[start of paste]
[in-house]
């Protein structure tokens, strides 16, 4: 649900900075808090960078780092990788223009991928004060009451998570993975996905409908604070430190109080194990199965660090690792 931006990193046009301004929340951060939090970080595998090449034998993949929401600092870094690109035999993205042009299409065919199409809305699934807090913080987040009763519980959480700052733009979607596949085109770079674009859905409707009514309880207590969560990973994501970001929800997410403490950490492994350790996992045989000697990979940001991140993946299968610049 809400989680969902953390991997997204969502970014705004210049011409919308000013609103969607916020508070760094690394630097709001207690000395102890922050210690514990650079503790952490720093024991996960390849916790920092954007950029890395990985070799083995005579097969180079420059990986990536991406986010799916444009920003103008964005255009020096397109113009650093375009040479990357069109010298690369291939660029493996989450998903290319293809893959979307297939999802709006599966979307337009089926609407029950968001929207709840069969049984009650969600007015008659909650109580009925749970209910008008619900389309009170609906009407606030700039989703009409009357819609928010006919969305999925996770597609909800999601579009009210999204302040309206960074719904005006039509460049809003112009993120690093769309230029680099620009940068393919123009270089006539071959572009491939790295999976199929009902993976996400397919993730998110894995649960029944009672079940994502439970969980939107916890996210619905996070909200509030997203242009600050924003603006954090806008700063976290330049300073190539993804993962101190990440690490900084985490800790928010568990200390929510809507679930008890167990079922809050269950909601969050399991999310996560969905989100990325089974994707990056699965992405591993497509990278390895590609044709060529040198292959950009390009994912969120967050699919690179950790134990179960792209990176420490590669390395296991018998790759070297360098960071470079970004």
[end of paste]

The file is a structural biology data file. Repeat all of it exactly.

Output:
[in-house]
């Protein structure tokens, strides 16, 4: 649900900075808090960078780092990788223009991928004060009451998570993975996905409908604070430190109080194990199965660090690792 931006990193046009301004929340951060939090970080595998090449034998993949929401600092870094690109035999993205042009299409065919199409809305699934807090913080987040009763519980959480700052733009979607596949085109770079674009859905409707009514309880207590969560990973994501970001929800997410403490950490492994350790996992045989000697990979940001991140993946299968610049 809400989680969902953390991997997204969502970014705004210049011409919308000013609103969607916020508070760094690394630097709001207690000395102890922050210690514990650079503790952490720093024991996960390849916790920092954007950029890395990985070799083995005579097969180079420059990986990536991406986010799916444009920003103008964005255009020096397109113009650093375009040479990357069109010298690369291939660029493996989450998903290319293809893959979307297939999802709006599966979307337009089926609407029950968001929207709840069969049984009650969600007015008659909650109580009925749970209910008008619900389309009170609906009407606030700039989703009409009357819609928010006919969305999925996770597609909800999601579009009210999204302040309206960074719904005006039509460049809003112009993120690093769309230029680099620009940068393919123009270089006539071959572009491939790295999976199929009902993976996400397919993730998110894995649960029944009672079940994502439970969980939107916890996210619905996070909200509030997203242009600050924003603006954090806008700063976290330049300073190539993804993962101190990440690490900084985490800790928010568990200390929510809507679930008890167990079922809050269950909601969050399991999310996560969905989100990325089974994707990056699965992405591993497509990278390895590609044709060529040198292959950009390009994912969120967050699919690179950790134990179960792209990176420490590669390395296991018998790759070297360098960071470079970004």